Early childhood caries (ECC) is a major health concern that continues to negatively affect the oral health of infants and children today. Dental caries is a chronic disease that in children is five times more common than asthma and seven times more common than hay fever.1 Even with caries prevalence declining in the permanent dentition, decay prevalence in primary teeth is on the rise.2 Approximately 40% of children have dental caries by the age of five, and 8% of two year old children have some form of decay or previous restoration(s).1-2 Left untreated, carious lesions can lead to expensive treatment, disruption of growth and development, pain, and life threatening infections.
Early Childhood Caries
By definition, early childhood caries is the presence of one or more decayed, missing or filled tooth surfaces in any primary tooth in a child 71 months of age or younger.3 The multi-factorial nature of ECC encompasses but is not restricted to commonly used terms including “nursing caries”, “baby bottle caries”, and “baby bottle tooth decay” as inappropriate nursing and baby bottle use are often implicated but are not the sole etiological factors of this condition. In infants, ECC often follows a characteristic pattern of development: maxillary incisors are affected first followed by maxillary then mandibular molars, and due to the protective nature of the tongue, the mandibular incisors are often spared.4 Further progression of caries in infants depends on the child’s eruption chronology and habit duration.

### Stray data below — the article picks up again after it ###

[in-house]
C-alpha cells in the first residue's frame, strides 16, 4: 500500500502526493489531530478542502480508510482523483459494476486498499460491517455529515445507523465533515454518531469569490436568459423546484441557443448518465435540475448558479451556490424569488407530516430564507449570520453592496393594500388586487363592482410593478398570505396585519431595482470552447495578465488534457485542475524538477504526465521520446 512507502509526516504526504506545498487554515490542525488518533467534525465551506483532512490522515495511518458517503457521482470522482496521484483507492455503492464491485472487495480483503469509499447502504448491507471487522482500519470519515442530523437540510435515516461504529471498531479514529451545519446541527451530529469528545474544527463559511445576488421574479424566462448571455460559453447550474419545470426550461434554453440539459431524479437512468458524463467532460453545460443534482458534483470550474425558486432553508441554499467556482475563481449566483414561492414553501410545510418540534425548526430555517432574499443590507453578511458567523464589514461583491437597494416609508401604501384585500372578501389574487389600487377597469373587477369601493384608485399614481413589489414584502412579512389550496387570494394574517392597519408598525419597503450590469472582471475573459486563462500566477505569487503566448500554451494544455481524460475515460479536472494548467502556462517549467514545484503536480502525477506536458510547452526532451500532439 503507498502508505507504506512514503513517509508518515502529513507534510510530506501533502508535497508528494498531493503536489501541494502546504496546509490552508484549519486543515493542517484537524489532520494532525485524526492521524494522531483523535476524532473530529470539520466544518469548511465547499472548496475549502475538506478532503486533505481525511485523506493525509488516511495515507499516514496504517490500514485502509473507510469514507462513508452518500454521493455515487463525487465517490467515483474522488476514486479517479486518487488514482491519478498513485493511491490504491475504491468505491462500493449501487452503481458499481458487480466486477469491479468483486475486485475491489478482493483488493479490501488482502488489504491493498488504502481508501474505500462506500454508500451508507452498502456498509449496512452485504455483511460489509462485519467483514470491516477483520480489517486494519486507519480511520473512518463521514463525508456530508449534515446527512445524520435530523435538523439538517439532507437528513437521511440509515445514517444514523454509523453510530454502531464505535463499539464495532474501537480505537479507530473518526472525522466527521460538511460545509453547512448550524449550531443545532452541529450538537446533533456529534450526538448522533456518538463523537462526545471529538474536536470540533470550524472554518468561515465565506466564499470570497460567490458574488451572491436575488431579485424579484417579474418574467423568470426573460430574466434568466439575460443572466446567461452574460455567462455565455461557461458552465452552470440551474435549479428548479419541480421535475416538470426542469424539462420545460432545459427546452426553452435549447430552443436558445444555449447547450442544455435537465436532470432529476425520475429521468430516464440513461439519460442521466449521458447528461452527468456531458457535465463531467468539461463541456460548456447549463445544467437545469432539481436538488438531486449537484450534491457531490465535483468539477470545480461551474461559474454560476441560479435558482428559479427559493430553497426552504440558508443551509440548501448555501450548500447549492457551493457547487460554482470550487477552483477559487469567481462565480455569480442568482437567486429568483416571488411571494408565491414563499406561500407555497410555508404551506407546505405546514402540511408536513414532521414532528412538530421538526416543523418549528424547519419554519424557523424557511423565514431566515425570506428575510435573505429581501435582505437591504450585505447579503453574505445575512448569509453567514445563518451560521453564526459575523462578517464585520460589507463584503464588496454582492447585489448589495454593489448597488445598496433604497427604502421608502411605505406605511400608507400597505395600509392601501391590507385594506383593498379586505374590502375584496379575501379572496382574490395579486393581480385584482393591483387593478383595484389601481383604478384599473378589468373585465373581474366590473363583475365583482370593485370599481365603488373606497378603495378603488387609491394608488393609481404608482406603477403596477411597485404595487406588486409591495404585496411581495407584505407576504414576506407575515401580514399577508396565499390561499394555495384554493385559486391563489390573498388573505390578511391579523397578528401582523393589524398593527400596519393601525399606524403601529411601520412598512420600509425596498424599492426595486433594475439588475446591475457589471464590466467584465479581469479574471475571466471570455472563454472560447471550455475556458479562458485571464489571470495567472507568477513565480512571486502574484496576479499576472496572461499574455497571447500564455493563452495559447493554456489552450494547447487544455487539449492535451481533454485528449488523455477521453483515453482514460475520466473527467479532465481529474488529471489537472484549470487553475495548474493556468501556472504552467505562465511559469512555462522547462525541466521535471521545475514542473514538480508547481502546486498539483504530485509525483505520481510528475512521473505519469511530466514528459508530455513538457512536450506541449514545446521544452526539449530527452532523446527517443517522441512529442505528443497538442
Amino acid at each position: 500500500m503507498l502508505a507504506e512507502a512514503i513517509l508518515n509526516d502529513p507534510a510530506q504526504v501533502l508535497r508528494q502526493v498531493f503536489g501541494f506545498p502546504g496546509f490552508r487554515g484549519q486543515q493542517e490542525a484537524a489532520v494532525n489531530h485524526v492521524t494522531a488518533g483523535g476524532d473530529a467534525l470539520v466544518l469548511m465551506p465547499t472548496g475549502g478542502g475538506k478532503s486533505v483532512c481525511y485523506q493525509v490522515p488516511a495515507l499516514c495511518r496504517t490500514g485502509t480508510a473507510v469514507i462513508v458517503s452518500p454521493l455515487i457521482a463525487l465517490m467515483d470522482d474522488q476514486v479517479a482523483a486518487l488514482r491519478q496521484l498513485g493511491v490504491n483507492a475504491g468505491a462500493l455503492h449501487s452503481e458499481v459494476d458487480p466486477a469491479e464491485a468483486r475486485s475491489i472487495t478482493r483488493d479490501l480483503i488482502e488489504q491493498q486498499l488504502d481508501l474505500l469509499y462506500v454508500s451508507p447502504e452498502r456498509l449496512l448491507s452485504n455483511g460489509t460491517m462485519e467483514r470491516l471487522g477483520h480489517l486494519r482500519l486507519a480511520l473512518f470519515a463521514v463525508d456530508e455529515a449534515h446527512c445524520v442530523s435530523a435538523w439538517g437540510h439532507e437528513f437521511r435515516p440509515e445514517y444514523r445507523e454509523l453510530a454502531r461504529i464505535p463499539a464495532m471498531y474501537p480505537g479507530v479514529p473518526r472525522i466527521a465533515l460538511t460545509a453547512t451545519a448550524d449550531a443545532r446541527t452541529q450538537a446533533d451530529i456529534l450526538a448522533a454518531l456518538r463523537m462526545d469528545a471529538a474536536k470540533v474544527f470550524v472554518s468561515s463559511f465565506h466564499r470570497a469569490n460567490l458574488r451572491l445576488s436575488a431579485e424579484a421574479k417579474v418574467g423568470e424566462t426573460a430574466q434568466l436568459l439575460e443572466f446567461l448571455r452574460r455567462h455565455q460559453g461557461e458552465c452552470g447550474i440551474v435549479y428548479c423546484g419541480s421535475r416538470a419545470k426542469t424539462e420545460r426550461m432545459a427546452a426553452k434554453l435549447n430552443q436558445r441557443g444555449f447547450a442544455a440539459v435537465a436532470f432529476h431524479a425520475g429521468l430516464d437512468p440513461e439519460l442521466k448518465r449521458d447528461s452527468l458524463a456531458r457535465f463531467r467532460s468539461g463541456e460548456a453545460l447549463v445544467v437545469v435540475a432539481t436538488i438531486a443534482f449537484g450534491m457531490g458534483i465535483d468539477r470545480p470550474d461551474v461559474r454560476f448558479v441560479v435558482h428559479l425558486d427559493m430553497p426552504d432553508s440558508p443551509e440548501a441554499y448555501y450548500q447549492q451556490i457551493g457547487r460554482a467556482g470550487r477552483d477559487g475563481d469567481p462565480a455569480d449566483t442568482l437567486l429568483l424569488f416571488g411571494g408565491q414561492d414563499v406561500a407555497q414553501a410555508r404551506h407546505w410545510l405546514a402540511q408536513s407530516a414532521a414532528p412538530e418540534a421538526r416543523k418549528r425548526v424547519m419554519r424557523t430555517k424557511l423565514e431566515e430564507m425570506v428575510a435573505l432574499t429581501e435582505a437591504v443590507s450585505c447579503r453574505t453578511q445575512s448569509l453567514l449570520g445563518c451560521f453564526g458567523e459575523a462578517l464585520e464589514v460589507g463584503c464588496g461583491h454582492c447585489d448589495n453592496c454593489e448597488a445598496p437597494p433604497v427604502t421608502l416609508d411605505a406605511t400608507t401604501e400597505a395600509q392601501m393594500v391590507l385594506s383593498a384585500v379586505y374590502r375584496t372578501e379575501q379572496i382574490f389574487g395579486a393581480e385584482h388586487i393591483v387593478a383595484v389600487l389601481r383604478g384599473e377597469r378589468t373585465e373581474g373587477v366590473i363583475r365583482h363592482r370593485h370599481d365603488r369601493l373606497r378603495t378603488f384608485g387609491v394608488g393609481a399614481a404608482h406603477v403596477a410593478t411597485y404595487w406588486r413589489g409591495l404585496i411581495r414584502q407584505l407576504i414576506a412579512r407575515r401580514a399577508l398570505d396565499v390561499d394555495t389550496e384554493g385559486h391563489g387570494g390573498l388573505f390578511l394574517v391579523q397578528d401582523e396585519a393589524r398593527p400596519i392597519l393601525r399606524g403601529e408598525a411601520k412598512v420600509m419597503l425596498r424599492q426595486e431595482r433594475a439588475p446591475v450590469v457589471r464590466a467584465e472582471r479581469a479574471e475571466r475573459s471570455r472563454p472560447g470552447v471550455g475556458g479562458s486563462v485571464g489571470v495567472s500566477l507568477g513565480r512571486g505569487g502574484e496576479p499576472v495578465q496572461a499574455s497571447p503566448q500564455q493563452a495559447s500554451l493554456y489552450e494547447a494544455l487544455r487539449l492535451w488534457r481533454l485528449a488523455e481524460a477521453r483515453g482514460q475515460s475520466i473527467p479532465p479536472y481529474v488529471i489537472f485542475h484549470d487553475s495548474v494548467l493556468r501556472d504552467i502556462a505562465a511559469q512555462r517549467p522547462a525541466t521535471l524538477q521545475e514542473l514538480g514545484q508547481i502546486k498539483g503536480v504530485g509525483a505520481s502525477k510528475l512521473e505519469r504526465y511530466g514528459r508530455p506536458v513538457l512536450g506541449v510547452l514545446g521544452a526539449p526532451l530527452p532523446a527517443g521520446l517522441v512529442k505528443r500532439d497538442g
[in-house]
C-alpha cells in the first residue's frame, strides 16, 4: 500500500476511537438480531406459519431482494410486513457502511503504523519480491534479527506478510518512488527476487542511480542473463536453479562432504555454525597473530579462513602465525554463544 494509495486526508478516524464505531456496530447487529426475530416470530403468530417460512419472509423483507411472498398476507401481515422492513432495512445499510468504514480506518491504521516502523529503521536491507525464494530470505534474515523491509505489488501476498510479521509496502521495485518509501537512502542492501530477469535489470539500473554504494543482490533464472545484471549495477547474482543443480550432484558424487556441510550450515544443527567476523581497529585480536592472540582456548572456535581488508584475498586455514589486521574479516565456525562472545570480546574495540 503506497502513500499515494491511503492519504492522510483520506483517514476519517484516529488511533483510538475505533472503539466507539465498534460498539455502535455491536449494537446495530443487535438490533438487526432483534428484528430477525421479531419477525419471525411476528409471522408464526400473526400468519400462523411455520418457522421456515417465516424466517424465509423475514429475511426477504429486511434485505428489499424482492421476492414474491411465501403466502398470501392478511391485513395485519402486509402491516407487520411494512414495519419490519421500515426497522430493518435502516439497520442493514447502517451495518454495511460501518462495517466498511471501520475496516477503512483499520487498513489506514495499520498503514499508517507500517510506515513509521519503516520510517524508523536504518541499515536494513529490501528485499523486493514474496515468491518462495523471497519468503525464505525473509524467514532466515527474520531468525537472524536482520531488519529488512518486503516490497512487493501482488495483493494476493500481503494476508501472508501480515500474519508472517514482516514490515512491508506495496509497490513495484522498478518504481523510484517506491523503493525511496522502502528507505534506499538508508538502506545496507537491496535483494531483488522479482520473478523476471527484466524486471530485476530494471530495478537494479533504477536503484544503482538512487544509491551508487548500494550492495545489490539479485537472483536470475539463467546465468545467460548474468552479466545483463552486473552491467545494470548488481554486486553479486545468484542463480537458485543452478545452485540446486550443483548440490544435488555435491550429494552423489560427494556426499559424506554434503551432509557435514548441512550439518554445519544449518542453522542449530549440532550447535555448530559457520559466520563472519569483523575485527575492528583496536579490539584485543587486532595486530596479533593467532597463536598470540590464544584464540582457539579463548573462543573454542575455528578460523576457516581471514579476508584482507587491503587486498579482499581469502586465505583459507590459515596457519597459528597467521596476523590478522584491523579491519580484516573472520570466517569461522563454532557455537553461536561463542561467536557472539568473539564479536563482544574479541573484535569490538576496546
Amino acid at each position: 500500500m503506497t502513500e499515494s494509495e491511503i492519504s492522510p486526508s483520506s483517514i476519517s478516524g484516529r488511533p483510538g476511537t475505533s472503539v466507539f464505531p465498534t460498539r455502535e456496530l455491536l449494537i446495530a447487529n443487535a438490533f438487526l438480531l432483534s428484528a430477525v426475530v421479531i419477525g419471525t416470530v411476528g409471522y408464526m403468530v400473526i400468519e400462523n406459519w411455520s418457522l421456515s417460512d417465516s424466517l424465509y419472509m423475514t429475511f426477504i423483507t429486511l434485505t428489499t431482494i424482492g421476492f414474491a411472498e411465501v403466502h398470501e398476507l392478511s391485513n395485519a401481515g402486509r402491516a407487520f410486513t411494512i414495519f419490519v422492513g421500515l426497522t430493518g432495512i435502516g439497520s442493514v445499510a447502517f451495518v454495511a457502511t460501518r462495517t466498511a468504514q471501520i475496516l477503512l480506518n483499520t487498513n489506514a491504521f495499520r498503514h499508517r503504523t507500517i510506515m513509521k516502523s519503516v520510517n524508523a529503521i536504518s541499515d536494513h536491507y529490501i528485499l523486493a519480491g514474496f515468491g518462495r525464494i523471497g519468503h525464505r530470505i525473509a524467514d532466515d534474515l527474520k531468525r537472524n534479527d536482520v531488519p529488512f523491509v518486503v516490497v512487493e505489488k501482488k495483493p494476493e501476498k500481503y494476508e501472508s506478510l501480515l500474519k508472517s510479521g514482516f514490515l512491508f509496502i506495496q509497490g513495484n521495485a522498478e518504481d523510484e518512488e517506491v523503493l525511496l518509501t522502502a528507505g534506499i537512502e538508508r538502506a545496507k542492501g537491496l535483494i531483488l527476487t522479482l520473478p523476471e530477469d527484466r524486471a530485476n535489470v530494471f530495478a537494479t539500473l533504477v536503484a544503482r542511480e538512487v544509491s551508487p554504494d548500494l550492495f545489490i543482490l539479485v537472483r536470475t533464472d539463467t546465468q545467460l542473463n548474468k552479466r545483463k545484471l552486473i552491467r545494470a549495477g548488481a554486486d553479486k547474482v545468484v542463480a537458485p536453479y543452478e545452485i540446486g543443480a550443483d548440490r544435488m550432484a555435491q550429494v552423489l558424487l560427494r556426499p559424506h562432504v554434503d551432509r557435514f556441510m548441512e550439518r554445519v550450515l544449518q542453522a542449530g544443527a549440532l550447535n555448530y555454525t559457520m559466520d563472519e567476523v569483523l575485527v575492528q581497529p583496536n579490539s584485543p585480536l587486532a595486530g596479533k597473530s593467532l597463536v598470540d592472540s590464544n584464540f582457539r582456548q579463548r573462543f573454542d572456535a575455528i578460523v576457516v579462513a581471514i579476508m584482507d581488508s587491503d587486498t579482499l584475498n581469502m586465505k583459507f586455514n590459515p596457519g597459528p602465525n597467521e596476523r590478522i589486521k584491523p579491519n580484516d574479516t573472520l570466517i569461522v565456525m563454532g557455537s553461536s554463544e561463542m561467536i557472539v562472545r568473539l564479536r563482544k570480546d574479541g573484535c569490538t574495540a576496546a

Risk Factors of Early Childhood Caries
Risk factors associated with ECC should be recognized in infants in order to provide appropriate preventative counselling, anticipatory guidance and management. Multiple variables have been shown to be associated with an increased risk of ECC and must be addressed in order to identify high risk infants.
Mutans Streptococci Transmission
A significant risk factor associated with ECC is the early acquisition of cariogenic bacteria. Mutans Streptococci (MS) are bacteria that adhere to enamel and metabolize fermentable carbohydrates producing acid. Consequently, acid produced by MS lowers the intraoral pH and promotes demineralization of tooth structure. Prolonged decrease in pH causes demineralization that eventually results in cavitation.6 Though MS is typically found on enamel surfaces, it has the ability to colonize intra-orally prior to the eruption of the first tooth and earlier acquisition of MS has been associated with increased caries risk.7-8 MS in infants is commonly acquired from the child’s primary caregiver, most often the mother, via infected saliva.9 While the mechanism of transmission is unclear, contributing factors may include intimate contact, sharing of utensils or food, and poor oral hygiene and/or open carious lesions in the primary caregiver.9-10
Poor Dietary and Feeding Habits